4. The best-ever picture hanging tip. Kristen from Celebrate Everyday with Me dubs this trick “the best ever”, and I think she might be right. I’ve seen all kinds of methods for marking a hole on the wall before drilling, but this one tip renders the rest unnecessary. The idea is to create a portable hanger on which to suspend your picture, so that measuring and marking drill holes becomes significantly easier. So brilliant, you should make two!
5. Use a sticky note to capture dust. Since hanging artwork is usually a task done in a finished room, it can create drywall, plaster, or concrete dust on your carpet, floors, or furniture. So just use this little tip: Add a simple, folded Post-It underneath your marked hole to collect most of the dust made from your pilot hole. Genius, right?
Home maintenance isn’t restricted to repairs. In fact, certain tasks–when performed regularly–may actually prevent things from breaking in the first place. But when things do go wrong (and it’s inevitable that they do), we have some backup plans that you can try before you grab the phone to call for pro. Appliances and plumbing are the most frequent offenders, but they also often can be the simplest to care for. From the gutters to the living room carpet, there’s a reliable method for keeping every part of your home clean, safe, and well maintained.
The quickest fix is to not have the problem in the first place. Here’s a checklist of items every homeowner should get to regularly.
1. Test your garage door opener monthly to ensure that it reverses when it hits an obstruction or when its sensor beam is interrupted.
2. Vacuum the clothes dryer’s exhaust duct at least once a year. If the duct is plastic, replace it (it’s a fire hazard). Rigid sheet-metal ducting is best.
3. Replace furnace filters quarterly, or as recommended by the furnace manufacturer.
4. Test all GFCI (ground fault circuit interrupter) outlets monthly. Press the test button and use a voltage tester to make sure the power goes off.
5. Clean leaves and debris from the condenser of a central air conditioner seasonally.
6. Once a year, vacuum the refrigerator coils underneath the appliance.
7. Have the fireplace chimney inspected and cleaned annually.
8. Inspect window and door caulking and weather stripping yearly.
9. Replace the batteries in smoke detectors yearly. And remember, even recent hard-wired smoke detectors have backup batteries that must be replaced. If you have never checked yours, do so.
Cleaning your gutters is the chore you abhor.
THE QUICK FIX
Make gutter cleaning easier–and safer (no ladder required)–with a long spray wand made from a 1/2-in.-diameter by 10-ft.-long PVC pipe. Cut two 6-in. lengths of pipe. Then use PVC cement to join these short sections and two 90-degree elbows with what is now a 9-ft.-long pipe, forming a J-shaped hook. At the short end of the hook, glue on a solid endcap. Drill three 1/8-in.- diameter holes in the cap. Glue a threaded adapter onto the opposite end of the pipe and attach a garden hose. Place the short end of the J-shaped hook inside the gutter and turn on the hose. As you walk along the house, high-pressure streams of water will rinse the gutter clean.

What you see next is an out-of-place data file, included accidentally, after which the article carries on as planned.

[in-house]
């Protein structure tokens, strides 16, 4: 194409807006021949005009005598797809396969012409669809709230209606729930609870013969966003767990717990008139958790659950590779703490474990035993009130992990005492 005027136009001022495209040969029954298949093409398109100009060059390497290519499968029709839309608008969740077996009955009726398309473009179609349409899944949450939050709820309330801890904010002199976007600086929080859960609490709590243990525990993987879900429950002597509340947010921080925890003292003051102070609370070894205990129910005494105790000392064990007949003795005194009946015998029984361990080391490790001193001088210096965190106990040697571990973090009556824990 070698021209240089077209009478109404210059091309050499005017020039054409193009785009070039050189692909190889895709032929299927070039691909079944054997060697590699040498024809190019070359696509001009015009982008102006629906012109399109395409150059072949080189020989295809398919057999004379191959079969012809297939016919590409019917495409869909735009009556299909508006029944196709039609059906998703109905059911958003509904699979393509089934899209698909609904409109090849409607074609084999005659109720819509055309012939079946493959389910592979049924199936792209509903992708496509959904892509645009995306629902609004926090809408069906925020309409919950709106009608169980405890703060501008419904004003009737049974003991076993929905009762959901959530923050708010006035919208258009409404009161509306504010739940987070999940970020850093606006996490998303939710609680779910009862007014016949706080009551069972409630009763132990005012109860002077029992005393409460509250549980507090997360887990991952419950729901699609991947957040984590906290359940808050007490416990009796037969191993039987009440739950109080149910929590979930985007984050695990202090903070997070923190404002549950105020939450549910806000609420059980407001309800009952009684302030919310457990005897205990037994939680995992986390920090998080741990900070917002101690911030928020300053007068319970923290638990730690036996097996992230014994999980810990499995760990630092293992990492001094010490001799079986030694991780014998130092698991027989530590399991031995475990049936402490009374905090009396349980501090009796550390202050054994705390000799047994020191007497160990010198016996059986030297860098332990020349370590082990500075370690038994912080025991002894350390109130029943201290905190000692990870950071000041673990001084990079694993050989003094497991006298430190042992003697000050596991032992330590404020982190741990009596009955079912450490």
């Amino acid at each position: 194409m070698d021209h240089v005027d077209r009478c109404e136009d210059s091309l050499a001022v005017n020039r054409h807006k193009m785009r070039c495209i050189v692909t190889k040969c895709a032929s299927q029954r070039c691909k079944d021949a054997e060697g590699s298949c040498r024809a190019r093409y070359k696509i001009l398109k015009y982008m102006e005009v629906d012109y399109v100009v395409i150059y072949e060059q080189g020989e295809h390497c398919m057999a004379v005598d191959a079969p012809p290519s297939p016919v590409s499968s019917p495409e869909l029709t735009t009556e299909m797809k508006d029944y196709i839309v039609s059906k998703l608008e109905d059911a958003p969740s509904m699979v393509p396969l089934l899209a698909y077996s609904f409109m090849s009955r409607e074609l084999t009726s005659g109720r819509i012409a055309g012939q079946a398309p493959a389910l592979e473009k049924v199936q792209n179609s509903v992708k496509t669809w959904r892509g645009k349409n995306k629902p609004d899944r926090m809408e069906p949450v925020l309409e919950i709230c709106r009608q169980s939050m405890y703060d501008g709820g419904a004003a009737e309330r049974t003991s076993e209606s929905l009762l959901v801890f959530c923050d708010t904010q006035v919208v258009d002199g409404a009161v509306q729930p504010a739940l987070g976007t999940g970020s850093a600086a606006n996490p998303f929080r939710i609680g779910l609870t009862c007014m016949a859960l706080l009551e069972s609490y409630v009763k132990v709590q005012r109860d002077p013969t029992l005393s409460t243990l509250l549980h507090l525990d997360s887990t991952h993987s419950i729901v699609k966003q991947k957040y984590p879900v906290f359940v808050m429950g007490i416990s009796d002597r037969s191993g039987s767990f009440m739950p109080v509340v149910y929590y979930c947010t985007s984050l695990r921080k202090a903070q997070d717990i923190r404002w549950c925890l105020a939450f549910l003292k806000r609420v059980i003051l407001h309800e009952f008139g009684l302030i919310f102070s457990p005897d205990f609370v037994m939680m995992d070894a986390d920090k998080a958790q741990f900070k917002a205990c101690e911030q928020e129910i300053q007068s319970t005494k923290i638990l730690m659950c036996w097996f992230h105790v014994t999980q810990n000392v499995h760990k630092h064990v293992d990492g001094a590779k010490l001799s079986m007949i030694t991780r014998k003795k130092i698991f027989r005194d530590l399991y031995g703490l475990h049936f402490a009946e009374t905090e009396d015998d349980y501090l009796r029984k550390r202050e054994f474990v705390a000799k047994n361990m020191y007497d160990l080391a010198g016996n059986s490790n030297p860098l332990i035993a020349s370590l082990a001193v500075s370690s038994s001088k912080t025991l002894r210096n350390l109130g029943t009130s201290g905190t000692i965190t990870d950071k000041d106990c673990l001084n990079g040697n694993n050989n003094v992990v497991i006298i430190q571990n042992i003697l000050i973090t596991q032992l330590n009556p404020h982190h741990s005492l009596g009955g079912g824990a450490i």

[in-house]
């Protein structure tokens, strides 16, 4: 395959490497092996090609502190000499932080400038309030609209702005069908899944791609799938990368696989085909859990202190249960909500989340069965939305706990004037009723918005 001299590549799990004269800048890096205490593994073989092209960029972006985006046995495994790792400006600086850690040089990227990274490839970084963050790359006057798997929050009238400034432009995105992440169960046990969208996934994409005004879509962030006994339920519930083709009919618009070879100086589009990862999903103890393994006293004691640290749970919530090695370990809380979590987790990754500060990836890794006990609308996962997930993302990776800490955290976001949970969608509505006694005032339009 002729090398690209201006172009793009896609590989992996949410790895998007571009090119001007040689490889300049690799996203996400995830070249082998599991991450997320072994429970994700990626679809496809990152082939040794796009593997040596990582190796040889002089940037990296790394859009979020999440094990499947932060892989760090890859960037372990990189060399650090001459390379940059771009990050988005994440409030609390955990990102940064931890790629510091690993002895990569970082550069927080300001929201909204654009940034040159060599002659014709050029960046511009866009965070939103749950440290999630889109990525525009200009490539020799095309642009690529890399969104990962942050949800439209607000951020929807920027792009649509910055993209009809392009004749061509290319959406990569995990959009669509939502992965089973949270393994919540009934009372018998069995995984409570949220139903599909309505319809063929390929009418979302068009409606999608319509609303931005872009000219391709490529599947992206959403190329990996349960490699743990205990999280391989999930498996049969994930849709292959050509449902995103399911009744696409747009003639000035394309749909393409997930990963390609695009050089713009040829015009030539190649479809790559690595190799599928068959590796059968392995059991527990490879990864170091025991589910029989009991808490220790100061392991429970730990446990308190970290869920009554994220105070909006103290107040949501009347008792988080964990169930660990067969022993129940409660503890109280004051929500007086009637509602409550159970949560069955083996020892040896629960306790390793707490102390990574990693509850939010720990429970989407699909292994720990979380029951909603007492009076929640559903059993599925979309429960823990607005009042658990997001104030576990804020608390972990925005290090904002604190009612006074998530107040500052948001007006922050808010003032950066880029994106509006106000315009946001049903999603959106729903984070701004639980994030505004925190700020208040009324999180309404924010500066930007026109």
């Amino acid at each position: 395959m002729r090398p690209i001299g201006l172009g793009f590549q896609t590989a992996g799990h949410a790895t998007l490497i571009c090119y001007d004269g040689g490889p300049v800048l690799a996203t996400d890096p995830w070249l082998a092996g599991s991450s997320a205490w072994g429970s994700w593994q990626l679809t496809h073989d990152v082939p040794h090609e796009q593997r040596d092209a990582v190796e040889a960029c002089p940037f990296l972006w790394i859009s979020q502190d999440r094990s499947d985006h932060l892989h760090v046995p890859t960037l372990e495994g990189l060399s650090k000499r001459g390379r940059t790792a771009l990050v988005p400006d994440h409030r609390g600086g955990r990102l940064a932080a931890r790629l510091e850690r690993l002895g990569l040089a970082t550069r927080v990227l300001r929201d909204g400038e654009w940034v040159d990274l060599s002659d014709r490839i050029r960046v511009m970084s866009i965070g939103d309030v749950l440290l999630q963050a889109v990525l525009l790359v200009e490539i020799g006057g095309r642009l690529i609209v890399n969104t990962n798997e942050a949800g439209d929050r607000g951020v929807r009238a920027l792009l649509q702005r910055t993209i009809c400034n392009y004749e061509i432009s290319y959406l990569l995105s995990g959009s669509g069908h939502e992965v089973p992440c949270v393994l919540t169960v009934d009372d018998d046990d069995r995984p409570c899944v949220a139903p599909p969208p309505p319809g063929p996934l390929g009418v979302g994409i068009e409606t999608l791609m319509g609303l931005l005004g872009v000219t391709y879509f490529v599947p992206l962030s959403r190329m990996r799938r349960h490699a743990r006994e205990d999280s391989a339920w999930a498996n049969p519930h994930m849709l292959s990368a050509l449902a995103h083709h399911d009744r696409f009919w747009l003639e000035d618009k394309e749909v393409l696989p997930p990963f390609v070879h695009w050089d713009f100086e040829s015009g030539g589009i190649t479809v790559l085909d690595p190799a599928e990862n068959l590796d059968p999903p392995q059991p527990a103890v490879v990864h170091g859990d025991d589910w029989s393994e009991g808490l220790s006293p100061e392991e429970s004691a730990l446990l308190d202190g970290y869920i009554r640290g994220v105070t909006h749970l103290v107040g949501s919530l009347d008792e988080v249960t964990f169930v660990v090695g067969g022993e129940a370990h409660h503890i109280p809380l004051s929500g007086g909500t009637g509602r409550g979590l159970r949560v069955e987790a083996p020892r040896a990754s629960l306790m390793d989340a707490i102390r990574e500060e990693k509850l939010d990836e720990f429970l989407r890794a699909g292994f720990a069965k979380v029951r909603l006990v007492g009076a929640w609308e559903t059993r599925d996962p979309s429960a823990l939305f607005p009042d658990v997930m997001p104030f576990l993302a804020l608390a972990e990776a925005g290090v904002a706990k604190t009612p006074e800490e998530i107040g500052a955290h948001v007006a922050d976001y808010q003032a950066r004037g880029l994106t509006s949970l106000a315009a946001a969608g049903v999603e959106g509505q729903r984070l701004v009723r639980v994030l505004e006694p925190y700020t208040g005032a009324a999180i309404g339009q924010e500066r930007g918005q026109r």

9 Ways to Never Grout Again
Grout’s a pain. Here are 9 grout-less looks you’ll love.
These solutions will help you skip all that, plus it doesn’t hurt they’re pretty cool looking, too.
#1 An Instant Patio That Snaps Together
Setting real stone tiles in mortar or sand is mind-crunching work. These outdoor tiles are backed with plastic grids with interlocking tabs that simply snap together. Best of all: no grungy grout to repair or refill. Turn your deck into a patio — they’ll cover any level surface. DIY-friendly, groutless stone tiles are about $12 per square foot.
#2 An Unexpected Shower Wall in Metal
Corrugated, galvanized steel roofing panels make nearly seamless shower walls for this house in New Mexico. They’re held in place with trim pieces so there are no nails. Before the panels were installed, the walls were completely waterproofed with cement tile backer board and an acrylic sealer. The panels are cheap — $12 to $15 for a 2-foot-by-8-foot panel — and recyclable.
#3 Vinyl That Looks Like Real Tile and Grout
Sheet vinyl is getting better and better at reproducing the look of real stone tiles, complete with (fake) grout lines that you’ll never have to seal or repair. Premium sheet vinyl with a cushioned backing and 20-year warranty is about $3 per square foot.
#4 Gorgeous Plaster That Eliminates Seams